Romney, aides plot out possible Senate run

Image: Mitt Romney talks to the media after meeting with President-elect Do
Mitt Romney talks to the media after meeting with President-elect Donald Trump at Trump National Golf Club Bedminster in Bedminster Township, N.J. on Nov. 19, 2016. Copyright Jabin Botsford The Washington Post via Getty Images
By Kasie Hunt and Jonathan Allen and Alex Moe with NBC News
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Top advisers to Mitt Romney met earlier this week to plot out the early stages of a possible Senate run, including hiring staff and gathering signatures.

WASHINGTON — Mitt Romney is stepping up preparations for a possible Senate bid in Utah, two people familiar with his plans told NBC News Thursday.

Top advisers to the 2012 Republican presidential nominee met earlier this week to plot out his next steps, including hiring staff and potentially planning a drive to gather signatures so that he can qualify for the ballot, one of the people said.

Though Romney grew up in Michigan and served as governor of Massachusetts, he was credited with rescuing the troubled 2002 Winter Olympics in Salt Lake City, and he has a network of well-placed political supporters in the state.

Polls show he would start a campaign as the overwhelming favorite. He led 64 percent to 19 percent over Democrat Jenny Wilson in a survey released by The Salt Lake Tribune and the University of Utah's Hinckley Institute for Politics this week.

Should Romney run and win, he would be able to combine his existing national profile with the platform of a Senate seat — and the media attention afforded to newly elected stars of the Senate — to help shape political and policy debates in the nation's capital.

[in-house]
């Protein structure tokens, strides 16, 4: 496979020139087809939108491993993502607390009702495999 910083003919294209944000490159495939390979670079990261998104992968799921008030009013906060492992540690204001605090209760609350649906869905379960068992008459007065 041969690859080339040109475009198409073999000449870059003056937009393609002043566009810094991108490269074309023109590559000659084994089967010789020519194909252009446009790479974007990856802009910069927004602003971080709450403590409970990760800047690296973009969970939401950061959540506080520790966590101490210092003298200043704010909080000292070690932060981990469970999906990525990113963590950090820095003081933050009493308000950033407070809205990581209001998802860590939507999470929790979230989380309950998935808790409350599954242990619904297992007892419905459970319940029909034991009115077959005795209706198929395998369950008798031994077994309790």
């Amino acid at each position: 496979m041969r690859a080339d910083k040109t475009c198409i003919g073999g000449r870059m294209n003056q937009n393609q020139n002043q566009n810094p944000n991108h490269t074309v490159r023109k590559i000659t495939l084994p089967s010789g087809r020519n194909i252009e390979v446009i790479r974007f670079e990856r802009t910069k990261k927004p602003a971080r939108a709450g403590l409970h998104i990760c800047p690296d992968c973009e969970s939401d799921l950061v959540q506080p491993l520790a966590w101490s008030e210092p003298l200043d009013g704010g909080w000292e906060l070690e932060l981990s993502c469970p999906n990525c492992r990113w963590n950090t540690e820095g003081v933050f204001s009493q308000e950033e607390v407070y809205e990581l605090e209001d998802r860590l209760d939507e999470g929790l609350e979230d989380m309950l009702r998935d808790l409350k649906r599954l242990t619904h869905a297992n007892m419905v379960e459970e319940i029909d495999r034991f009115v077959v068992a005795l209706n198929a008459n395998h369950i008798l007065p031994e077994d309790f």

That would be a welcome development for establishment Republicans who have seen Romney as a spokesman for their worldview in the era of President Donald Trump. Similarly, Romney's arrival in the Senate could be a headache for Trump himself.

The relationship between the last two Republican presidential nominees has ranged from caustic to barely cordial over the course of Trump's political career. During the 2016 GOP primary, Romney called Trump a "phony" and a "fraud" and said the future president was "playing the members of the American public for suckers."

Trump shot back that Romney had begged for Trump's endorsement in 2012.

"I could have said, 'Mitt, drop to your knees,'" Trump said. "He would have dropped to his knees.

After Trump won the presidency, he and Romney dined together as they discussed whether Romney would be named secretary of state. Ultimately, the job went to Rex Tillerson. Since then, he has been a sometimes harsh critic of Trump and his political allies.

The Senate seat is coming open because Sen. Orrin Hatch has announced that he will not seek election to an eighth term. Under state law, Romney would have to declare his intention to begin collecting signatures for a ballot position by March 15.

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